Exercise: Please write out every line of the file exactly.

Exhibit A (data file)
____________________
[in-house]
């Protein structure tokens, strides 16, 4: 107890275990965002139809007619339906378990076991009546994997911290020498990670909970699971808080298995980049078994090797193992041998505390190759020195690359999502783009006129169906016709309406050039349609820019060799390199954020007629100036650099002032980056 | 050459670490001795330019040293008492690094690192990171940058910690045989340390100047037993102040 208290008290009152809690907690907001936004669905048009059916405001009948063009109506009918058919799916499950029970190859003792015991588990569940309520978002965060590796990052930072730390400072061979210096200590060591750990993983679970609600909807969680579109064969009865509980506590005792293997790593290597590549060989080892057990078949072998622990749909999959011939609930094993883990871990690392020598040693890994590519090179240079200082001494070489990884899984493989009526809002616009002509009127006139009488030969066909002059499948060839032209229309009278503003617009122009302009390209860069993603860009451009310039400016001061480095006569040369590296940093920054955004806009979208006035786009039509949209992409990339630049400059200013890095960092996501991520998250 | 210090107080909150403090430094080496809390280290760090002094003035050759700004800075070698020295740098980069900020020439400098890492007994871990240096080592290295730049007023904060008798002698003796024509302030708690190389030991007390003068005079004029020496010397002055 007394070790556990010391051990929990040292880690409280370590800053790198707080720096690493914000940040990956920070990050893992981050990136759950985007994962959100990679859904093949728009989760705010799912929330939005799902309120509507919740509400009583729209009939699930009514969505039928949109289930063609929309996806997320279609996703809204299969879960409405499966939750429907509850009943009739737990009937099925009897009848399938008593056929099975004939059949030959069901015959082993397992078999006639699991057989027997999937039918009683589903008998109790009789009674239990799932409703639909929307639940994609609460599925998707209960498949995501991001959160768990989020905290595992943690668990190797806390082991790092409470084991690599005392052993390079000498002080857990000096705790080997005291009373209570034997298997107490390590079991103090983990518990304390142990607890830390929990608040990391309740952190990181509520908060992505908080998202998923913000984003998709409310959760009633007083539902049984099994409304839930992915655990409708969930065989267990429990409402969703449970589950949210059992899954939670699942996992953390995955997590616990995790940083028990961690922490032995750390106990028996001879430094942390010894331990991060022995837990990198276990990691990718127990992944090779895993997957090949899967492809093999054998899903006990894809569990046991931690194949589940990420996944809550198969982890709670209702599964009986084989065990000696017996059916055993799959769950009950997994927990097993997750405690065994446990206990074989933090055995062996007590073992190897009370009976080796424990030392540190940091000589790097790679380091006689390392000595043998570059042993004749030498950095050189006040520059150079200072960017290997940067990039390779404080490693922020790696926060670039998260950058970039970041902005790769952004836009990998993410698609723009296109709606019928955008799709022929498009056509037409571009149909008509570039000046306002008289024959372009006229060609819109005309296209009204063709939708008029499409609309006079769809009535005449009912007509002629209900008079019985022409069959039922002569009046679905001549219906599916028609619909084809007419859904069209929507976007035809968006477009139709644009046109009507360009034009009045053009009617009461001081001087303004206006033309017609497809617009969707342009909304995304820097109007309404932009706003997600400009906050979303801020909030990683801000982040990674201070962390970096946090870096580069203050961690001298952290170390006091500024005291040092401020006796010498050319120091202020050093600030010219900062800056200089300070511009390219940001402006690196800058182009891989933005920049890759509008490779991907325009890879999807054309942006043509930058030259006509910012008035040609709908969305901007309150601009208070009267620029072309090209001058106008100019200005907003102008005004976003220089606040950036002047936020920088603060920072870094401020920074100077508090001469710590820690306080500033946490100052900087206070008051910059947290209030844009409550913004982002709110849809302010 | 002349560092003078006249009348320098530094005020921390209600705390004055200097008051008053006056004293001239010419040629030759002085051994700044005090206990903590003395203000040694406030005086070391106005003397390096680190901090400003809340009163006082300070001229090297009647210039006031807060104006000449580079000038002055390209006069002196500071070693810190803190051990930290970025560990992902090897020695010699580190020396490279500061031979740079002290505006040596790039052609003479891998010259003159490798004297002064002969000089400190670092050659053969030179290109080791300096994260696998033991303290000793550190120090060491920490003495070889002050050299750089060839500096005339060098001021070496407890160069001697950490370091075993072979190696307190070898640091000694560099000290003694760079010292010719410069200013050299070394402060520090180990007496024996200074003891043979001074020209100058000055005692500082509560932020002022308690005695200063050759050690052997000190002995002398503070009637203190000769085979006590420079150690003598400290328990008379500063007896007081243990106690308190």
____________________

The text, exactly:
[in-house]
């Protein structure tokens, strides 16, 4: 107890275990965002139809007619339906378990076991009546994997911290020498990670909970699971808080298995980049078994090797193992041998505390190759020195690359999502783009006129169906016709309406050039349609820019060799390199954020007629100036650099002032980056 | 050459670490001795330019040293008492690094690192990171940058910690045989340390100047037993102040 208290008290009152809690907690907001936004669905048009059916405001009948063009109506009918058919799916499950029970190859003792015991588990569940309520978002965060590796990052930072730390400072061979210096200590060591750990993983679970609600909807969680579109064969009865509980506590005792293997790593290597590549060989080892057990078949072998622990749909999959011939609930094993883990871990690392020598040693890994590519090179240079200082001494070489990884899984493989009526809002616009002509009127006139009488030969066909002059499948060839032209229309009278503003617009122009302009390209860069993603860009451009310039400016001061480095006569040369590296940093920054955004806009979208006035786009039509949209992409990339630049400059200013890095960092996501991520998250 | 210090107080909150403090430094080496809390280290760090002094003035050759700004800075070698020295740098980069900020020439400098890492007994871990240096080592290295730049007023904060008798002698003796024509302030708690190389030991007390003068005079004029020496010397002055 007394070790556990010391051990929990040292880690409280370590800053790198707080720096690493914000940040990956920070990050893992981050990136759950985007994962959100990679859904093949728009989760705010799912929330939005799902309120509507919740509400009583729209009939699930009514969505039928949109289930063609929309996806997320279609996703809204299969879960409405499966939750429907509850009943009739737990009937099925009897009848399938008593056929099975004939059949030959069901015959082993397992078999006639699991057989027997999937039918009683589903008998109790009789009674239990799932409703639909929307639940994609609460599925998707209960498949995501991001959160768990989020905290595992943690668990190797806390082991790092409470084991690599005392052993390079000498002080857990000096705790080997005291009373209570034997298997107490390590079991103090983990518990304390142990607890830390929990608040990391309740952190990181509520908060992505908080998202998923913000984003998709409310959760009633007083539902049984099994409304839930992915655990409708969930065989267990429990409402969703449970589950949210059992899954939670699942996992953390995955997590616990995790940083028990961690922490032995750390106990028996001879430094942390010894331990991060022995837990990198276990990691990718127990992944090779895993997957090949899967492809093999054998899903006990894809569990046991931690194949589940990420996944809550198969982890709670209702599964009986084989065990000696017996059916055993799959769950009950997994927990097993997750405690065994446990206990074989933090055995062996007590073992190897009370009976080796424990030392540190940091000589790097790679380091006689390392000595043998570059042993004749030498950095050189006040520059150079200072960017290997940067990039390779404080490693922020790696926060670039998260950058970039970041902005790769952004836009990998993410698609723009296109709606019928955008799709022929498009056509037409571009149909008509570039000046306002008289024959372009006229060609819109005309296209009204063709939708008029499409609309006079769809009535005449009912007509002629209900008079019985022409069959039922002569009046679905001549219906599916028609619909084809007419859904069209929507976007035809968006477009139709644009046109009507360009034009009045053009009617009461001081001087303004206006033309017609497809617009969707342009909304995304820097109007309404932009706003997600400009906050979303801020909030990683801000982040990674201070962390970096946090870096580069203050961690001298952290170390006091500024005291040092401020006796010498050319120091202020050093600030010219900062800056200089300070511009390219940001402006690196800058182009891989933005920049890759509008490779991907325009890879999807054309942006043509930058030259006509910012008035040609709908969305901007309150601009208070009267620029072309090209001058106008100019200005907003102008005004976003220089606040950036002047936020920088603060920072870094401020920074100077508090001469710590820690306080500033946490100052900087206070008051910059947290209030844009409550913004982002709110849809302010 | 002349560092003078006249009348320098530094005020921390209600705390004055200097008051008053006056004293001239010419040629030759002085051994700044005090206990903590003395203000040694406030005086070391106005003397390096680190901090400003809340009163006082300070001229090297009647210039006031807060104006000449580079000038002055390209006069002196500071070693810190803190051990930290970025560990992902090897020695010699580190020396490279500061031979740079002290505006040596790039052609003479891998010259003159490798004297002064002969000089400190670092050659053969030179290109080791300096994260696998033991303290000793550190120090060491920490003495070889002050050299750089060839500096005339060098001021070496407890160069001697950490370091075993072979190696307190070898640091000694560099000290003694760079010292010719410069200013050299070394402060520090180990007496024996200074003891043979001074020209100058000055005692500082509560932020002022308690005695200063050759050690052997000190002995002398503070009637203190000769085979006590420079150690003598400290328990008379500063007896007081243990106690308190």